It’s getting better, but it’s still competitive out here. You have to work really hard to land that dream job. Whether it’s working for yourself, one of the big tech companies, or a small business, you have to prove yourself just like everyone else has.

With four in five of you believing you’re more driven than your peers, and having early pressure from your parents to start getting professional experience, I’d say you’re well on your way to being able to land that dream job sooner than later.

generation._ZBe mindful of your strengths and weaknesses. You grew up in a digital world, and this is a huge strength that will bring you a lot of leverage in the workforce. However, although you can multi-task better than any other generation, increasing rates of ADHD diagnosis tells us that it wouldn’t hurt to slow down every once in awhile and take a step away from your devices.

It’s not your fault — you’ve always had things delivered at lightning speed, but you will be in situations where you have to slow down and truly understand what’s happening. You must cultivate these situational awareness skills to become a truly well-rounded professional.

Keep realistic expectations, but continue to dream big. A New York-based research firm, Sparks & Honey, asked high school and college students what they wanted to do when they graduated. It turns out that 61 percent of high school students said they want to be entrepreneurs rather than employees and 76 percent wish their hobby would turn into a full-time job.

You’ve grown up in an evolving education system with classroom diversity and you don’t see color, race or ethnicity like older generations do. You also grew up with more people in your household, which gave you the chance to learn humility and sharing at an early age. As you begin to enter the workforce, set your expectations at a realistic level and remember the humility and collaborative spirit you’ve cultivated throughout your life, but never quit dreaming big.

Don’t underestimate the lasting impact you will have on the workforce. You grew up knowing the innovative and fun work environments of Facebook and Google, and will enter the workforce expecting that in your job. Generations before you fought for a healthier work-life balance, so now you have begun to tackle something else — 60 percent of you want to work for a company that stands for something bigger than itself and can truly make an impact. These expectations you are coming in with will most certainly change the way companies and the overall workforce functions.

You are an interesting and exciting generation, and one that I look forward to working with in the coming years. I believe we’ll learn a lot from each other and am excited to see you become the leaders you are innately meant to be. Just remember to step away from your devices every once in a while — you will still be able to change the world without them.

Sincerely,

Michael and the rest of the “Y” generation

****For this great post, Campus to Career thanks Michael Dennis!!****

About the author: Michael Dennis is the CEO and founder of FindHire, an innovative job search community and hiring network. Connect with Michael and the FindHire team on Twitter, Facebook, and LinkedIn.





LinkedIn: Let’s Get Personal

11 08 2014

make all connections meme

Every week, I receive (and send) connection requests through LinkedIn. What continues to surprise me is the fact that the large majority of those who wish to connect fail to personalize the message. Now, let me explain first that I’m not too caught up with this since there are so many new smartphone and tablet apps that simply don’t let the user provide any personalization, thus the “I’d like to add you to my professional network on LinkedIn” standard messaging.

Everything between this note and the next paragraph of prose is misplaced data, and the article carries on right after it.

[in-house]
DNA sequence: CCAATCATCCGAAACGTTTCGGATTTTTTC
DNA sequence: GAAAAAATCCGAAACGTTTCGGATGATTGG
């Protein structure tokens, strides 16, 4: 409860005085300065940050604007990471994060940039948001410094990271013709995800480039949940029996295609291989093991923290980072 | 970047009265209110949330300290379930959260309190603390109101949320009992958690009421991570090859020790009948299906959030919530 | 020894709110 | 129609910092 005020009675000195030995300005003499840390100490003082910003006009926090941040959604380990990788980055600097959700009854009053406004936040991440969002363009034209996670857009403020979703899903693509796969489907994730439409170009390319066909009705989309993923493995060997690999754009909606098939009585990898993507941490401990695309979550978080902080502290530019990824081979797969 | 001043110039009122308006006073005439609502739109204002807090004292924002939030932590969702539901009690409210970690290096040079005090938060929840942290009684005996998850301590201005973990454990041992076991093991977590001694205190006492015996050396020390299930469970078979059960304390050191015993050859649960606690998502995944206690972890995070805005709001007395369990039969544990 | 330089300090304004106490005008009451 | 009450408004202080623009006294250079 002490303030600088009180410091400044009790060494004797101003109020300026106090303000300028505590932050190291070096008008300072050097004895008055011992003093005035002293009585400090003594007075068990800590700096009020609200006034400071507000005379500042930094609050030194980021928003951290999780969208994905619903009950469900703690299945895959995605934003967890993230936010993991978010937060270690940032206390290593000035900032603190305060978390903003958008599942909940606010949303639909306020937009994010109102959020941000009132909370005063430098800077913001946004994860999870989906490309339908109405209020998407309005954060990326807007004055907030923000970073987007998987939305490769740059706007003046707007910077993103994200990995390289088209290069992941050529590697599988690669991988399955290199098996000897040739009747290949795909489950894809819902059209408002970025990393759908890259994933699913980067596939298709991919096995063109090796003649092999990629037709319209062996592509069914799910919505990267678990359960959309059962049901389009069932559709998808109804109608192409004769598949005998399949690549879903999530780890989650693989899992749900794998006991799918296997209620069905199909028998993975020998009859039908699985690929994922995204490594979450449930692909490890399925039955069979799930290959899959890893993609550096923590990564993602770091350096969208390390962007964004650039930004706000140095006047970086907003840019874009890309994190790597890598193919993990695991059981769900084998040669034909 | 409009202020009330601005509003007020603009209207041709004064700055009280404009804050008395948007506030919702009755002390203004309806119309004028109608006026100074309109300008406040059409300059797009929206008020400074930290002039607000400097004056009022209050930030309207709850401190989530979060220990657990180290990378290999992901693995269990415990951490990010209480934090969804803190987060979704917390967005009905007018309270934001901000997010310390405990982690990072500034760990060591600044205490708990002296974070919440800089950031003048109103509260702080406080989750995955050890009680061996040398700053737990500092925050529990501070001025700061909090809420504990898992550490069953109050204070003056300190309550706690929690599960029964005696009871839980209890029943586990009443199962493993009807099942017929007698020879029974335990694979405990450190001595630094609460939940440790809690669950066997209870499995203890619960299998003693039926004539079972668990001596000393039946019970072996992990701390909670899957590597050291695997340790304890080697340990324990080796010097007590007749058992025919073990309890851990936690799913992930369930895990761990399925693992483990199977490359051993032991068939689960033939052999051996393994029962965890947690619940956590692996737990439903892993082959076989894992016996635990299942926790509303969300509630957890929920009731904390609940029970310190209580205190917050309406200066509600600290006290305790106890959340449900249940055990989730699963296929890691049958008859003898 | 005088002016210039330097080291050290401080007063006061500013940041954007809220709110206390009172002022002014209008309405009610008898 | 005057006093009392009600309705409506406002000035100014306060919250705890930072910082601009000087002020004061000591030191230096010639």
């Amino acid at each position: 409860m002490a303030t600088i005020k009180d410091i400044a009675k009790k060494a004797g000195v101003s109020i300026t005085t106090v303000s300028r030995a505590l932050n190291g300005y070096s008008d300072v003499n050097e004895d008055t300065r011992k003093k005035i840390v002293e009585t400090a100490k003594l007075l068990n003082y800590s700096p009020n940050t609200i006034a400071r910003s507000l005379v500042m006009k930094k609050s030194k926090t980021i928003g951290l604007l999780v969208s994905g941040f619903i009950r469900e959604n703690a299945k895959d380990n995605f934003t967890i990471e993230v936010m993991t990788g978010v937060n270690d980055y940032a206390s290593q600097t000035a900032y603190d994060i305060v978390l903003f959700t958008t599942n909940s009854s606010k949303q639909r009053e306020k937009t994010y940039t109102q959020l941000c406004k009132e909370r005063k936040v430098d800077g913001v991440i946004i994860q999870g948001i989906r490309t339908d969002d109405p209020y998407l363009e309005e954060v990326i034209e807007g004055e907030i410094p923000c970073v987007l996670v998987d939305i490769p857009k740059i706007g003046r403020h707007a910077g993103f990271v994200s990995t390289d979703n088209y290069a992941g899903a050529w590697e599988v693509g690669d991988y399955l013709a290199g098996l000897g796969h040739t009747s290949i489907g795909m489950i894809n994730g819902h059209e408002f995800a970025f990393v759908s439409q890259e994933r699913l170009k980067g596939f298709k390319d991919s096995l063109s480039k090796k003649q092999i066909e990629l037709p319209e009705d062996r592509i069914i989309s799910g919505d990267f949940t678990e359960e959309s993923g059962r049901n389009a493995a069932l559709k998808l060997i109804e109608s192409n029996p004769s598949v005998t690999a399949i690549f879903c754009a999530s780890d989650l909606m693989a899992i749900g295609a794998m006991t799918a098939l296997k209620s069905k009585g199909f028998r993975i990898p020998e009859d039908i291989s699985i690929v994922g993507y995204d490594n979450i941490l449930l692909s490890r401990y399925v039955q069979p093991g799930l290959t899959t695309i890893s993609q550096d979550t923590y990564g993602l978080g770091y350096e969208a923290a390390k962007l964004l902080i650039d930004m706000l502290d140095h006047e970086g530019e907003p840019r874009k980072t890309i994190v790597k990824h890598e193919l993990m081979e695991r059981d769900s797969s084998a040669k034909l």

If you could hit the “easy” button and fire away simple connection requests without personalization, would you do it? Some say yes, but what are your results? Why are you really connecting?

Here’s the better question: What if you took 20 seconds to craft a quick note to provide the person you’re reaching out to with a frame of reference?

Put yourself in the shoes of the person receiving the connection request. For all intents and purposes, let’s just say they’re a recruiter for the most awesome company in the world and you want to work for them. You meet the recruiter at an event, perhaps a career fair. You exchange information and later go to LinkedIn to do a little research.

That little blue “connect” button is calling your name. Heck, LinkedIn even does most of the work for you. Instead of sending the boilerplate “I’d like to connect” blah-blah, you choose to stand out. Your connection request goes something like this:

Hi Kirk,

It was nice to meet you at the career fair today in San Francisco. Cool that you’re also a Cal grad! I’ve already applied online as directed to your awesome company. In the meantime, I’d like to connect with you here on LinkedIn. Let’s keep in touch!

Joe Smith

Now, if you were a recruiter and received tons of the basic boilerplate connection requests, wouldn’t this stand out to you?? It’s that simple.

What inspired me to write this post? These three great connection requests I received this week:

photo 1

 

photo 2

photo 3

Did I connect? You bet. Thanks for the added thought in your request!

Here are some other really great posts on LinkedIn:

Is Your LinkedIn Profile Awesome? by Career Sherpa

If You’re Not Linked In, You May Be Left Out

College Students: Are You Linked In? by Emily Bennington

Want to connect? You know what you have to do… :) http://www.linkedin.com/in/kbaumann








Follow

Get every new post delivered to your Inbox.

Join 6,592 other followers

%d bloggers like this: